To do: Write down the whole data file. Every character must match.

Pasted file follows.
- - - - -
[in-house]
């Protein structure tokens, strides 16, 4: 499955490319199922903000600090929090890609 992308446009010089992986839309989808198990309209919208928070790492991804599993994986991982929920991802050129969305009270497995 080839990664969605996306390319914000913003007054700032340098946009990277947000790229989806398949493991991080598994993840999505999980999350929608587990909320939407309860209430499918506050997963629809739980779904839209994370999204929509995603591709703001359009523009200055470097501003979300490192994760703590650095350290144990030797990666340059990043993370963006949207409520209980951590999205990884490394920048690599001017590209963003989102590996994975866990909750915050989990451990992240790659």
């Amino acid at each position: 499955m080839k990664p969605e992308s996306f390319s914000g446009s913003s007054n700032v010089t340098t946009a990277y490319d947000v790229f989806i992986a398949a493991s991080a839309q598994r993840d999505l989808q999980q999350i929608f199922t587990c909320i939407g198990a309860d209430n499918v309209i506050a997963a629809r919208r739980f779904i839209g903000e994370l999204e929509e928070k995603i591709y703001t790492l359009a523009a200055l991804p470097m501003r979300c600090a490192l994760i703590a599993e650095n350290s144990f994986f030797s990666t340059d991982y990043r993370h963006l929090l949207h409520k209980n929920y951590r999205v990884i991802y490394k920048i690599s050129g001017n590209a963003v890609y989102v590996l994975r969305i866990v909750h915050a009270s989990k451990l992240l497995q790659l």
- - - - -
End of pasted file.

[in-house]
């Protein structure tokens, strides 16, 4: 499955490319199922903000600090929090890609 992308446009010089992986839309989808198990309209919208928070790492991804599993994986991982929920991802050129969305009270497995 080839990664969605996306390319914000913003007054700032340098946009990277947000790229989806398949493991991080598994993840999505999980999350929608587990909320939407309860209430499918506050997963629809739980779904839209994370999204929509995603591709703001359009523009200055470097501003979300490192994760703590650095350290144990030797990666340059990043993370963006949207409520209980951590999205990884490394920048690599001017590209963003989102590996994975866990909750915050989990451990992240790659």
């Amino acid at each position: 499955m080839k990664p969605e992308s996306f390319s914000g446009s913003s007054n700032v010089t340098t946009a990277y490319d947000v790229f989806i992986a398949a493991s991080a839309q598994r993840d999505l989808q999980q999350i929608f199922t587990c909320i939407g198990a309860d209430n499918v309209i506050a997963a629809r919208r739980f779904i839209g903000e994370l999204e929509e928070k995603i591709y703001t790492l359009a523009a200055l991804p470097m501003r979300c600090a490192l994760i703590a599993e650095n350290s144990f994986f030797s990666t340059d991982y990043r993370h963006l929090l949207h409520k209980n929920y951590r999205v990884i991802y490394k920048i690599s050129g001017n590209a963003v890609y989102v590996l994975r969305i866990v909750h915050a009270s989990k451990l992240l497995q790659l």